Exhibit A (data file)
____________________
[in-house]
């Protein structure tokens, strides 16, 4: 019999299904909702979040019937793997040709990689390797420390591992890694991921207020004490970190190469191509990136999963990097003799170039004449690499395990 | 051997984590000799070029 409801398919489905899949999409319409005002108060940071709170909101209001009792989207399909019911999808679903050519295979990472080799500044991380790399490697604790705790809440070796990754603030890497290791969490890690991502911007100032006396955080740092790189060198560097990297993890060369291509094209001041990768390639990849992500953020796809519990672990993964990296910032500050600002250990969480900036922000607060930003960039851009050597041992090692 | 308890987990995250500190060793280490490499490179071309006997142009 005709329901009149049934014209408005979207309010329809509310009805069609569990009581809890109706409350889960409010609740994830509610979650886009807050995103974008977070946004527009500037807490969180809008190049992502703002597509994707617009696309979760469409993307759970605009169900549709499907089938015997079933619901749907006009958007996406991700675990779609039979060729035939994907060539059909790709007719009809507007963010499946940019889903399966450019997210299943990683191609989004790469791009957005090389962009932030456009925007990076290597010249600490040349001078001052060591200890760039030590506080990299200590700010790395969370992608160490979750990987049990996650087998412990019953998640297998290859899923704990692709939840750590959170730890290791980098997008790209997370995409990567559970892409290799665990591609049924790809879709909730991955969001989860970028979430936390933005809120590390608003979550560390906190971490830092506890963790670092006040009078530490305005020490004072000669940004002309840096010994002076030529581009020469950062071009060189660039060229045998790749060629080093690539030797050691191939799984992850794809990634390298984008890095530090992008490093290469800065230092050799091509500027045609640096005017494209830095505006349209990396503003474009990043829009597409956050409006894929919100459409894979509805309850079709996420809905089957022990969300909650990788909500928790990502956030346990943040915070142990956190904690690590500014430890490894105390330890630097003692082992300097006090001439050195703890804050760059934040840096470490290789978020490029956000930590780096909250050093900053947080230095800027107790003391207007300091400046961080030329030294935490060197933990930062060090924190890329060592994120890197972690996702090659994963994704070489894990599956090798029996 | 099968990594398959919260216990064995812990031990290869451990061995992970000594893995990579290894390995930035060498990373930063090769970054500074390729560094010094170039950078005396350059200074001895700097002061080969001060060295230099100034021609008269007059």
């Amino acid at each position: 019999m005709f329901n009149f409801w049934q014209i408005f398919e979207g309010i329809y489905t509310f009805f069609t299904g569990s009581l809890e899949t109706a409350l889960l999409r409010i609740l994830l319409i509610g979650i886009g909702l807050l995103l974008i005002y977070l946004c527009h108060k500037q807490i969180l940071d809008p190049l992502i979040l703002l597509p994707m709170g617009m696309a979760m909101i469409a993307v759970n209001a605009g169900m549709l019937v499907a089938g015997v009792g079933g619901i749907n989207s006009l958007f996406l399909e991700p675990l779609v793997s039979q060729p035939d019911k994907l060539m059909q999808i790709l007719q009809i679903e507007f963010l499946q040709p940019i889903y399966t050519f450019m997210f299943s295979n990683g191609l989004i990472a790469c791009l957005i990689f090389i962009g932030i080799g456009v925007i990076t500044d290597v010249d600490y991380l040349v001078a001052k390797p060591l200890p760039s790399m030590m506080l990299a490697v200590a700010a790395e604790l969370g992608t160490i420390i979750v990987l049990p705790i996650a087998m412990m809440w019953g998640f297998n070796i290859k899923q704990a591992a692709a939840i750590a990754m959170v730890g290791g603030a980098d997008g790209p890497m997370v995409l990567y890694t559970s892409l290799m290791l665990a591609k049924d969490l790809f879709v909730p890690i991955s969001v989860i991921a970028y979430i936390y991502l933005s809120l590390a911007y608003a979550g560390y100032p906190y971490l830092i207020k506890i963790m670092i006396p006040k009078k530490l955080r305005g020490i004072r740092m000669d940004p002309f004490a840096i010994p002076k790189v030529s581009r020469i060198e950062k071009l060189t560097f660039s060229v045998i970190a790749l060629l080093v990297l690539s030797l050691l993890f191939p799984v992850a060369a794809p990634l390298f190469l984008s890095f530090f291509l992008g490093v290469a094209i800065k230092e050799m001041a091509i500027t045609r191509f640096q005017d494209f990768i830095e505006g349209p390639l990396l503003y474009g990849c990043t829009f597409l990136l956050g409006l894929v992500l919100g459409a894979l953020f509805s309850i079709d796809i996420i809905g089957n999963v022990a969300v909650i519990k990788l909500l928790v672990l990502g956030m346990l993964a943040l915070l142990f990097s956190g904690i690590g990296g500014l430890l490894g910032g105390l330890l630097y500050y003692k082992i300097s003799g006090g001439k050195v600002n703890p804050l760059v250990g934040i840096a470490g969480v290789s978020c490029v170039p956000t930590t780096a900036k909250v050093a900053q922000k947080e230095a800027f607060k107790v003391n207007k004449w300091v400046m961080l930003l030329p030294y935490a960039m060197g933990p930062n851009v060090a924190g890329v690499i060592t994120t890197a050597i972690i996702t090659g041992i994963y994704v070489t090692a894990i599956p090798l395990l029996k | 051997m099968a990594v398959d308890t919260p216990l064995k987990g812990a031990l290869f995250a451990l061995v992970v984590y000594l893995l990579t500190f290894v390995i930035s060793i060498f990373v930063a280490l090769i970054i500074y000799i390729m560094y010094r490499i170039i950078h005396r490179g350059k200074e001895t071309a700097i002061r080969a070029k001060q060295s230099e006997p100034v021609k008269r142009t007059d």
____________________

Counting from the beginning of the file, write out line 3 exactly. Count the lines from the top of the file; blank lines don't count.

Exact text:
């Amino acid at each position: 019999m005709f329901n009149f409801w049934q014209i408005f398919e979207g309010i329809y489905t509310f009805f069609t299904g569990s009581l809890e899949t109706a409350l889960l999409r409010i609740l994830l319409i509610g979650i886009g909702l807050l995103l974008i005002y977070l946004c527009h108060k500037q807490i969180l940071d809008p190049l992502i979040l703002l597509p994707m709170g617009m696309a979760m909101i469409a993307v759970n209001a605009g169900m549709l019937v499907a089938g015997v009792g079933g619901i749907n989207s006009l958007f996406l399909e991700p675990l779609v793997s039979q060729p035939d019911k994907l060539m059909q999808i790709l007719q009809i679903e507007f963010l499946q040709p940019i889903y399966t050519f450019m997210f299943s295979n990683g191609l989004i990472a790469c791009l957005i990689f090389i962009g932030i080799g456009v925007i990076t500044d290597v010249d600490y991380l040349v001078a001052k390797p060591l200890p760039s790399m030590m506080l990299a490697v200590a700010a790395e604790l969370g992608t160490i420390i979750v990987l049990p705790i996650a087998m412990m809440w019953g998640f297998n070796i290859k899923q704990a591992a692709a939840i750590a990754m959170v730890g290791g603030a980098d997008g790209p890497m997370v995409l990567y890694t559970s892409l290799m290791l665990a591609k049924d969490l790809f879709v909730p890690i991955s969001v989860i991921a970028y979430i936390y991502l933005s809120l590390a911007y608003a979550g560390y100032p906190y971490l830092i207020k506890i963790m670092i006396p006040k009078k530490l955080r305005g020490i004072r740092m000669d940004p002309f004490a840096i010994p002076k790189v030529s581009r020469i060198e950062k071009l060189t560097f660039s060229v045998i970190a790749l060629l080093v990297l690539s030797l050691l993890f191939p799984v992850a060369a794809p990634l390298f190469l984008s890095f530090f291509l992008g490093v290469a094209i800065k230092e050799m001041a091509i500027t045609r191509f640096q005017d494209f990768i830095e505006g349209p390639l990396l503003y474009g990849c990043t829009f597409l990136l956050g409006l894929v992500l919100g459409a894979l953020f509805s309850i079709d796809i996420i809905g089957n999963v022990a969300v909650i519990k990788l909500l928790v672990l990502g956030m346990l993964a943040l915070l142990f990097s956190g904690i690590g990296g500014l430890l490894g910032g105390l330890l630097y500050y003692k082992i300097s003799g006090g001439k050195v600002n703890p804050l760059v250990g934040i840096a470490g969480v290789s978020c490029v170039p956000t930590t780096a900036k909250v050093a900053q922000k947080e230095a800027f607060k107790v003391n207007k004449w300091v400046m961080l930003l030329p030294y935490a960039m060197g933990p930062n851009v060090a924190g890329v690499i060592t994120t890197a050597i972690i996702t090659g041992i994963y994704v070489t090692a894990i599956p090798l395990l029996k | 051997m099968a990594v398959d308890t919260p216990l064995k987990g812990a031990l290869f995250a451990l061995v992970v984590y000594l893995l990579t500190f290894v390995i930035s060793i060498f990373v930063a280490l090769i970054i500074y000799i390729m560094y010094r490499i170039i950078h005396r490179g350059k200074e001895t071309a700097i002061r080969a070029k001060q060295s230099e006997p100034v021609k008269r142009t007059d």